60 Seconds With

“I’ve always liked that famous quote – the more I practice, the luckier I get” – 60 seconds with Martin Byrne, VP and Country Manager, EPAM Systems

By Business & Finance
16 January 2024
A photo of Martin Byrne, VP and Country Manager of EPAM Systems, smiling
Pictured: Martin Byrne, VP and Country Manager, EPAM Systems

Martin Byrne is VP and Country Manager for EPAM Systems, a global IT services provider. With a workforce of nearly 60,000 employees in more than 50 countries, EPAM’s client base includes Google, SAP, and McDonalds. Byrne was one of the first employees when the company first established a base in Ireland.

What was your first job?

I was a waiter in Dublin Airport’s old cocktail bar, serving people like Oliver Reed and Liam Brady back in his playing days! It was tough work and long shifts, and I learned so many things, both negative and positive, which have stayed with me to this day. 

What pushed you to pursue a career in this field?

I studied Science in University College Dublin in the 80s, which economically was no easy time, but it was during and because of this time that I became aware of the power and potential of IT. I was then fortunate enough to join Irish Life’s graduate recruitment programme. There, I learned how to programme in PL/1 on an IBM mainframe using British computer scientist Michael A. Jackson’s structured programming methodologies.

What would you regard as your greatest achievement to date ?

I know it’s a cliché, but my two children, Clovis and Lucie are without question my greatest achievement. Professionally, I am very proud of growing EPAM Ireland throughout the pandemic and the even more challenging war in Ukraine. We still have many colleagues working day in, day out, in Ukraine despite everything that this war has visited upon them. We welcomed some of these colleagues onboard as part of our local EPAM team. Integrating them and watching them settle in has been fantastic.

Career-wise, would you do anything differently?

From this vantage point, I would say to take more risks, move jobs more frequently, and spend more time abroad – all of which I think would expand and enrich my experience, because even the bad decisions provide valuable insights.

In one sentence, how would you define success?

Getting the balance right while finding purpose in life and work, because the more you put in, the more you get out!

What is the best advice you have been given?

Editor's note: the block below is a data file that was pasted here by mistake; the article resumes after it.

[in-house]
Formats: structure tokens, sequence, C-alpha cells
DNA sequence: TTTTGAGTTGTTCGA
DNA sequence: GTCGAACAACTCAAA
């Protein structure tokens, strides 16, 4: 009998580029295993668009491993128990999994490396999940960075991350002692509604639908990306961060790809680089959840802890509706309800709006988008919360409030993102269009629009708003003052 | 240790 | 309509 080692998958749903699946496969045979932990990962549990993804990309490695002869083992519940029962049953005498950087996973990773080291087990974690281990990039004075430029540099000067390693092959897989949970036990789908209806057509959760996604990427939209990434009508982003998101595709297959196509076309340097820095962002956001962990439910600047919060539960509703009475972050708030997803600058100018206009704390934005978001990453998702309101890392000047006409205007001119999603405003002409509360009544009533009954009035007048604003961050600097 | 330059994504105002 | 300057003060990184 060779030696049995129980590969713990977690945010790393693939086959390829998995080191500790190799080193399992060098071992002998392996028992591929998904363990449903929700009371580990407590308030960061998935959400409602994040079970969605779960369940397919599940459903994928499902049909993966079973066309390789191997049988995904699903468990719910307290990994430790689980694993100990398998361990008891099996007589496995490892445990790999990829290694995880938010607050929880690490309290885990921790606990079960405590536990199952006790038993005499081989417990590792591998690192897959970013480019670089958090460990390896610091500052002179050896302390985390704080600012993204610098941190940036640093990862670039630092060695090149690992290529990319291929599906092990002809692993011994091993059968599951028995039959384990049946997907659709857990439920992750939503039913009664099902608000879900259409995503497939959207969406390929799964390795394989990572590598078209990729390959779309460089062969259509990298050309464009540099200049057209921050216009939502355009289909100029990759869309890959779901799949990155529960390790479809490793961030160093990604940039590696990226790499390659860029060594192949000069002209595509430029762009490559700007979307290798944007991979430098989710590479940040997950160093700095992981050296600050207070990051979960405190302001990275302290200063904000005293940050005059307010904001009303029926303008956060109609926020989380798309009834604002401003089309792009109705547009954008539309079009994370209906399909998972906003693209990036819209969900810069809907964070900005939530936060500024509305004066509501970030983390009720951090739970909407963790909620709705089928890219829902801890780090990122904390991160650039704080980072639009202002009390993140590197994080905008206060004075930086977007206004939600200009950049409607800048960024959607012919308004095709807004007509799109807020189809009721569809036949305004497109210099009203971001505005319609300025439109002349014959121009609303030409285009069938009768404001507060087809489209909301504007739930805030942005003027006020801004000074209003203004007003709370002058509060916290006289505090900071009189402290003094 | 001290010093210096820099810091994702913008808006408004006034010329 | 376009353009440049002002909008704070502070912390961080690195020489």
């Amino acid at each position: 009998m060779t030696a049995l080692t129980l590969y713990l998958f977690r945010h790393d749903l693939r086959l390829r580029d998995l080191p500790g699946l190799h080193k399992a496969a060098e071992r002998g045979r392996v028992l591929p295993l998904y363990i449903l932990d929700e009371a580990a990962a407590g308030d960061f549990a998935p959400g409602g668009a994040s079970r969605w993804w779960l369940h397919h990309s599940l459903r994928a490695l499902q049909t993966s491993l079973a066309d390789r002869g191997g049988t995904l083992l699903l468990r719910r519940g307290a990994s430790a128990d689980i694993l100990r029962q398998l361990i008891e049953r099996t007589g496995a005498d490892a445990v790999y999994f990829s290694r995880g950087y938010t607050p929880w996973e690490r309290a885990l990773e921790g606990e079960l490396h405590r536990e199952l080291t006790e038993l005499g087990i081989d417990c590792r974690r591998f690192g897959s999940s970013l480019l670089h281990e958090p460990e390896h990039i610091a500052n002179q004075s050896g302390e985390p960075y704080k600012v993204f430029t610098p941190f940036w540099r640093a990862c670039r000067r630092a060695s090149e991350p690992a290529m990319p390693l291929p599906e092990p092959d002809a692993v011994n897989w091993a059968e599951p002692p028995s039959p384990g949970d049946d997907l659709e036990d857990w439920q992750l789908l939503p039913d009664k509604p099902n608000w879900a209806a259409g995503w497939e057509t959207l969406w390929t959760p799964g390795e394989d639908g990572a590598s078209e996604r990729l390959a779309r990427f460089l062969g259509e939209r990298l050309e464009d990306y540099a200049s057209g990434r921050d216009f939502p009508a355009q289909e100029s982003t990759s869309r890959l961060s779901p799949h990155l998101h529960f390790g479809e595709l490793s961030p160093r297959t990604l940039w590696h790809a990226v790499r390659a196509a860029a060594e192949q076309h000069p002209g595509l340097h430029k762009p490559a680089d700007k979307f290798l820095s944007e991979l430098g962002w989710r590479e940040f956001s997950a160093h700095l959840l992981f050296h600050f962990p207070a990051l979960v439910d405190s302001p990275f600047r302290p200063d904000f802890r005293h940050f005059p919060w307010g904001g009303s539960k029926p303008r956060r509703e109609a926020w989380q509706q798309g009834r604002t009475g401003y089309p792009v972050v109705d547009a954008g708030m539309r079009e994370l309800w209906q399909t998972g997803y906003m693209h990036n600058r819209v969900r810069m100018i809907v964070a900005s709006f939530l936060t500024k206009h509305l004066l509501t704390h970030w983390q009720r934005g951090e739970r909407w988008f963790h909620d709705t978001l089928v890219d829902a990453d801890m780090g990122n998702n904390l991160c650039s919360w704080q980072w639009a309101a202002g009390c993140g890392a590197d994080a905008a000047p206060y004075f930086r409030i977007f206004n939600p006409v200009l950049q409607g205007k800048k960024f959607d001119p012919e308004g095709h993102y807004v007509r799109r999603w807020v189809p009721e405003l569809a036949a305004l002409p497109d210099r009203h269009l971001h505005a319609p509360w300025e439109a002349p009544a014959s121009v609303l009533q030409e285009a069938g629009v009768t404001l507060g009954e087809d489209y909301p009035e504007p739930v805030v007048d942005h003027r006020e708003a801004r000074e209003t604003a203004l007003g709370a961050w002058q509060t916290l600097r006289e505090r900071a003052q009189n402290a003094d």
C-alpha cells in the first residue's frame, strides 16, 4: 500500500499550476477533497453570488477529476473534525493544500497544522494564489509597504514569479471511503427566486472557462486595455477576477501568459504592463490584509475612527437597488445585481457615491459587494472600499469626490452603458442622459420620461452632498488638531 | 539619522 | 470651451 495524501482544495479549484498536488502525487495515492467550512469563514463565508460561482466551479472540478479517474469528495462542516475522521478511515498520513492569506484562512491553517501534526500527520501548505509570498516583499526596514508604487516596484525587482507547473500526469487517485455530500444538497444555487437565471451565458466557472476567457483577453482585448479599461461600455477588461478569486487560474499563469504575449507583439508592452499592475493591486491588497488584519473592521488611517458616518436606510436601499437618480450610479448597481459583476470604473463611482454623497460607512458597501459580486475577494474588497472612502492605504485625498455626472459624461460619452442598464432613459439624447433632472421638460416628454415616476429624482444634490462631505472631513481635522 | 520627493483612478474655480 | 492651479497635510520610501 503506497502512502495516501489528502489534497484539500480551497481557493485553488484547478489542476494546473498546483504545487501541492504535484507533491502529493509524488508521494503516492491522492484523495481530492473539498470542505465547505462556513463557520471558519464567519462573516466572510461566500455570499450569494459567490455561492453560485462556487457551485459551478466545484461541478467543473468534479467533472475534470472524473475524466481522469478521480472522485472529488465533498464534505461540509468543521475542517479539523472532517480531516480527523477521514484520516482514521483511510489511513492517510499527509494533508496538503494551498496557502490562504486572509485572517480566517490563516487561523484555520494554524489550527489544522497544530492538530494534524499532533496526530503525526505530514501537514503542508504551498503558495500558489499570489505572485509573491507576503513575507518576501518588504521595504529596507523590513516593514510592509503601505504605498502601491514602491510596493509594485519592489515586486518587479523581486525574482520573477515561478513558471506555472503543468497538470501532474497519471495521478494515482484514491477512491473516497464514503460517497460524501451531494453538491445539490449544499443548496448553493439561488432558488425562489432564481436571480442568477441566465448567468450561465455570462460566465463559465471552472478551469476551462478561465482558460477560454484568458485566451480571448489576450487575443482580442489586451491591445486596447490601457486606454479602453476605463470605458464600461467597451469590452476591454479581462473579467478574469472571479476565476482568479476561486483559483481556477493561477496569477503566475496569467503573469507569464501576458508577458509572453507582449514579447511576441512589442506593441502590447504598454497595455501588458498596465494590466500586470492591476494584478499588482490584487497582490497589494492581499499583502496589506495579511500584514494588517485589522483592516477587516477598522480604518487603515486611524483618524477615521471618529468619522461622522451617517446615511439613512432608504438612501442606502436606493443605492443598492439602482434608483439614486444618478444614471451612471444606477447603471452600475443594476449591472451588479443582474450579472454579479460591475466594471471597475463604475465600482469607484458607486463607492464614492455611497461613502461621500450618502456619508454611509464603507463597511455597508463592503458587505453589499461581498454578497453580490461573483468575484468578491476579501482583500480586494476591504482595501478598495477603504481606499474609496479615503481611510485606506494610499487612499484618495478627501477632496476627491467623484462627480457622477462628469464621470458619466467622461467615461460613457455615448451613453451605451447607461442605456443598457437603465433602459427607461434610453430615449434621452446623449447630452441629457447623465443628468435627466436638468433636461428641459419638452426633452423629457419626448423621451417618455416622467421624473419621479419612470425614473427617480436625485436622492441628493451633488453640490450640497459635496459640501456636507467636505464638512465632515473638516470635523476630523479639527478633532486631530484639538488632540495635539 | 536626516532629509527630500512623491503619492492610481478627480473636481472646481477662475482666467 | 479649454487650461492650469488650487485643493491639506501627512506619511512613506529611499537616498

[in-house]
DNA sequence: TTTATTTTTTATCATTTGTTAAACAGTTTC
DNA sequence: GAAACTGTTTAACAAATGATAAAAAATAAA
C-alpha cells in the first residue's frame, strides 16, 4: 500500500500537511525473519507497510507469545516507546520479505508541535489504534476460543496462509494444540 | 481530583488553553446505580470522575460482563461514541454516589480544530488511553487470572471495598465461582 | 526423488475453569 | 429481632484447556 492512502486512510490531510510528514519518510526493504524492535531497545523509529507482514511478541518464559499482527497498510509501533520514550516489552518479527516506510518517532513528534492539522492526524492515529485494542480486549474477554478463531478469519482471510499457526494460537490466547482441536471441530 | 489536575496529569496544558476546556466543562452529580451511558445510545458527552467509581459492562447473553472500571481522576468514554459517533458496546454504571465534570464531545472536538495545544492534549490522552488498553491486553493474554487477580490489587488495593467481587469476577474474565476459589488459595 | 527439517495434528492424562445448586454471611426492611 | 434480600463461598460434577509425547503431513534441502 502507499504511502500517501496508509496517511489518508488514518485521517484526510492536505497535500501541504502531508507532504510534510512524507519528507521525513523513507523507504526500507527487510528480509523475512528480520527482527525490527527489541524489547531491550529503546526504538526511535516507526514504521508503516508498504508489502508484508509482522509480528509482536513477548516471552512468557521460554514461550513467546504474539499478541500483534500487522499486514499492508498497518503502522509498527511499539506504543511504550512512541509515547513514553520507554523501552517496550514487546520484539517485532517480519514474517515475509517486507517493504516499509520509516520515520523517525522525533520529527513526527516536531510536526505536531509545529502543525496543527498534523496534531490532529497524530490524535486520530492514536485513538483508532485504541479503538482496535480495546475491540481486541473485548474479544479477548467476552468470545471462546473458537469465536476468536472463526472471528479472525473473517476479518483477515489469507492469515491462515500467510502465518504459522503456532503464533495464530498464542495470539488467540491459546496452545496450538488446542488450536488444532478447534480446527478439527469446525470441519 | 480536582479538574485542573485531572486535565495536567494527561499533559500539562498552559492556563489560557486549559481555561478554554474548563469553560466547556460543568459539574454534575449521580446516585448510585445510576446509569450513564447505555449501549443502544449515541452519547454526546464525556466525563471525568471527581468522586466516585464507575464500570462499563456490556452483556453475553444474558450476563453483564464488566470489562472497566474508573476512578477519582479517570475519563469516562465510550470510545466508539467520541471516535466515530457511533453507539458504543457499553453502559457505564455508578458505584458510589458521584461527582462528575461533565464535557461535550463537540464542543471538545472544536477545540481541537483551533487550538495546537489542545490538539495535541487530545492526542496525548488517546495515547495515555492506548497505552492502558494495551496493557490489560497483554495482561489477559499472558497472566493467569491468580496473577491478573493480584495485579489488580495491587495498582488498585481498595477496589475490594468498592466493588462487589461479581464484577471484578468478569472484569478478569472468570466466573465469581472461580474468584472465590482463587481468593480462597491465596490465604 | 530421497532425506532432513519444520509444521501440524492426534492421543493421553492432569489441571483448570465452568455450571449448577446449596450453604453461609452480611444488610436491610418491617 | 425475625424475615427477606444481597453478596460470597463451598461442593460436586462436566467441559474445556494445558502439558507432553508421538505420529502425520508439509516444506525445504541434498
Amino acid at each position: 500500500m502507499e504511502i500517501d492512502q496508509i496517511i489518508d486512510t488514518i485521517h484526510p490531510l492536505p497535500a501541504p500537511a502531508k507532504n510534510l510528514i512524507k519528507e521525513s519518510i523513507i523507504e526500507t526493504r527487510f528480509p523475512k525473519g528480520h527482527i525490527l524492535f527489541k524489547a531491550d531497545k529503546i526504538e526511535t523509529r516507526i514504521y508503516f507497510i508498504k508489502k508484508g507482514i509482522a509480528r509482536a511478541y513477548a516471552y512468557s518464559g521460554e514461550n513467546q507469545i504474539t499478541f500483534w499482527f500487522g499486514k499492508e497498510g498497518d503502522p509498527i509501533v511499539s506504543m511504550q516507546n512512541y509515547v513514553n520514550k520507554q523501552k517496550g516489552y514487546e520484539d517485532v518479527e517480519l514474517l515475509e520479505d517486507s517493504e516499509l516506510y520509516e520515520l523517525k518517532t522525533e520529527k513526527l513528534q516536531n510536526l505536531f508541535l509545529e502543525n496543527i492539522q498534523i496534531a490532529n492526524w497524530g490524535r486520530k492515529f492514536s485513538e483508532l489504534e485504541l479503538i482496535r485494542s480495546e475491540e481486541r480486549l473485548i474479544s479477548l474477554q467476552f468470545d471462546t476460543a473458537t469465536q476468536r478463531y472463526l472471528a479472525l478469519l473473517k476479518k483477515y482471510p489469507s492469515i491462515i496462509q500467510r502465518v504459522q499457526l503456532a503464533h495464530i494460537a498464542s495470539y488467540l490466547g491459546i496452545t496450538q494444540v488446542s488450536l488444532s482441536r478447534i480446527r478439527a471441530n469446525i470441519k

I’ve always liked that famous quote from the South African golfer, Gary Player, “the more I practice, the luckier I get”.  It speaks to how putting in the unseen work behind the scenes will result in positives outcomes more often than not and leave people scratching their heads wondering how you did it!

How do you motivate yourself and your staff?

I motivate myself and my staff by finding common purpose and goals. Listening to people and valuing their contributions is an important and often underutilised skill in modern business. I also find that remembering the personal side of work when possible can be a great tool in getting the most out of your people.

How do you handle adversity?

I don’t think I can compare any adversity I have suffered so far with the scale of adversity that others are suffering right now though homelessness, war and environmental tragedies. For me, I have been lucky to have loved ones to support me and I look at my own adversities in life by carrying on and picking up the pieces, one at a time, step by step. 

How do you relax?

I love travelling, especially to places off the beaten track, such as Madagascar, Ethiopia, and Georgia. I enjoy walking and being in nature. We have three dogs with whom I start my day on Killiney Hill.

What are your aspirations for the future of your business?

I am so proud of our culture and approach to work, where we challenge the accepted norms around delivery and work with our partners to deliver innovation and excellence. I want to bring that to others and share the magic sauce!

We have reached a critical mass in the last couple of years, in terms of revenue, staffing and customer numbers and diversity, so now we want to become recognised though our work and reputation for supporting even more customers who are already household names.


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